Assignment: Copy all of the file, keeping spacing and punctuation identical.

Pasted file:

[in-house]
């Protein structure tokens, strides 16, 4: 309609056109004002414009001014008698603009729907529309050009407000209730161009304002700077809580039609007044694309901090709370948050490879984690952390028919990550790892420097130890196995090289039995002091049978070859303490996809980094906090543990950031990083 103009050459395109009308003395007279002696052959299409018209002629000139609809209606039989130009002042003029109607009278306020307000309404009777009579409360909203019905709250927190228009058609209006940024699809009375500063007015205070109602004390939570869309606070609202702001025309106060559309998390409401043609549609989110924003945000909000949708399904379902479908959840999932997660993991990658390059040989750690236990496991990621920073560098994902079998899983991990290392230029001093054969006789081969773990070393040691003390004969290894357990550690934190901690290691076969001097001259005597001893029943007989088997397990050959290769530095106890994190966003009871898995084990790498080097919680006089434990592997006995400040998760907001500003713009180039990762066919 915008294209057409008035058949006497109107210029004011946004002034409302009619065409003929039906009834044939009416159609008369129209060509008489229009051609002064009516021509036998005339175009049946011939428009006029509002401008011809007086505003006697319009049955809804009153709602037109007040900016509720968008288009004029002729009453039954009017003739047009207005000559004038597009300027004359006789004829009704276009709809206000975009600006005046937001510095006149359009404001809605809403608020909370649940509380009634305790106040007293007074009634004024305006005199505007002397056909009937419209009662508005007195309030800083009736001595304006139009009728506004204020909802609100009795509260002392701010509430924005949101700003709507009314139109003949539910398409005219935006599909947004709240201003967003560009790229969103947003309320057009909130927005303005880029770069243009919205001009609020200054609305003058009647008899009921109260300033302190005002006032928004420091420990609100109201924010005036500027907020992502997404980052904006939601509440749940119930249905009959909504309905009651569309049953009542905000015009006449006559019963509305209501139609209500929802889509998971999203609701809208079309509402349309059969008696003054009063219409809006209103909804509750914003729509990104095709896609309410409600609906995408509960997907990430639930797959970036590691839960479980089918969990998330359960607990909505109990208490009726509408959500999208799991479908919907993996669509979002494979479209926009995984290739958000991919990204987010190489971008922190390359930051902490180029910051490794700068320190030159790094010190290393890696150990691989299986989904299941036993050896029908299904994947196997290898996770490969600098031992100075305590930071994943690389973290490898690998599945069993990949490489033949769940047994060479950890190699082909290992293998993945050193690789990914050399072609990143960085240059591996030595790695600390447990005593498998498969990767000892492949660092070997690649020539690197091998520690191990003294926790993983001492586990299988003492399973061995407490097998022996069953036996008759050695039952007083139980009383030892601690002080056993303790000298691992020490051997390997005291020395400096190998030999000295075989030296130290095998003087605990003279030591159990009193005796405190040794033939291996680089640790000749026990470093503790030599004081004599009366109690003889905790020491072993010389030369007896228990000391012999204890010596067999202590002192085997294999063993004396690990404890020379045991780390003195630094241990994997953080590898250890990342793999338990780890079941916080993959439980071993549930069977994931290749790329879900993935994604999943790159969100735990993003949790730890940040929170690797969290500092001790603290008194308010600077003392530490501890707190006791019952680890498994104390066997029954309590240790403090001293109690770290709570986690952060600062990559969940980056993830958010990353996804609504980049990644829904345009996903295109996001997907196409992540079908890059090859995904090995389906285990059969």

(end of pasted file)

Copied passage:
[in-house]
């Protein structure tokens, strides 16, 4: 309609056109004002414009001014008698603009729907529309050009407000209730161009304002700077809580039609007044694309901090709370948050490879984690952390028919990550790892420097130890196995090289039995002091049978070859303490996809980094906090543990950031990083 103009050459395109009308003395007279002696052959299409018209002629000139609809209606039989130009002042003029109607009278306020307000309404009777009579409360909203019905709250927190228009058609209006940024699809009375500063007015205070109602004390939570869309606070609202702001025309106060559309998390409401043609549609989110924003945000909000949708399904379902479908959840999932997660993991990658390059040989750690236990496991990621920073560098994902079998899983991990290392230029001093054969006789081969773990070393040691003390004969290894357990550690934190901690290691076969001097001259005597001893029943007989088997397990050959290769530095106890994190966003009871898995084990790498080097919680006089434990592997006995400040998760907001500003713009180039990762066919 915008294209057409008035058949006497109107210029004011946004002034409302009619065409003929039906009834044939009416159609008369129209060509008489229009051609002064009516021509036998005339175009049946011939428009006029509002401008011809007086505003006697319009049955809804009153709602037109007040900016509720968008288009004029002729009453039954009017003739047009207005000559004038597009300027004359006789004829009704276009709809206000975009600006005046937001510095006149359009404001809605809403608020909370649940509380009634305790106040007293007074009634004024305006005199505007002397056909009937419209009662508005007195309030800083009736001595304006139009009728506004204020909802609100009795509260002392701010509430924005949101700003709507009314139109003949539910398409005219935006599909947004709240201003967003560009790229969103947003309320057009909130927005303005880029770069243009919205001009609020200054609305003058009647008899009921109260300033302190005002006032928004420091420990609100109201924010005036500027907020992502997404980052904006939601509440749940119930249905009959909504309905009651569309049953009542905000015009006449006559019963509305209501139609209500929802889509998971999203609701809208079309509402349309059969008696003054009063219409809006209103909804509750914003729509990104095709896609309410409600609906995408509960997907990430639930797959970036590691839960479980089918969990998330359960607990909505109990208490009726509408959500999208799991479908919907993996669509979002494979479209926009995984290739958000991919990204987010190489971008922190390359930051902490180029910051490794700068320190030159790094010190290393890696150990691989299986989904299941036993050896029908299904994947196997290898996770490969600098031992100075305590930071994943690389973290490898690998599945069993990949490489033949769940047994060479950890190699082909290992293998993945050193690789990914050399072609990143960085240059591996030595790695600390447990005593498998498969990767000892492949660092070997690649020539690197091998520690191990003294926790993983001492586990299988003492399973061995407490097998022996069953036996008759050695039952007083139980009383030892601690002080056993303790000298691992020490051997390997005291020395400096190998030999000295075989030296130290095998003087605990003279030591159990009193005796405190040794033939291996680089640790000749026990470093503790030599004081004599009366109690003889905790020491072993010389030369007896228990000391012999204890010596067999202590002192085997294999063993004396690990404890020379045991780390003195630094241990994997953080590898250890990342793999338990780890079941916080993959439980071993549930069977994931290749790329879900993935994604999943790159969100735990993003949790730890940040929170690797969290500092001790603290008194308010600077003392530490501890707190006791019952680890498994104390066997029954309590240790403090001293109690770290709570986690952060600062990559969940980056993830958010990353996804609504980049990644829904345009996903295109996001997907196409992540079908890059090859995904090995389906285990059969």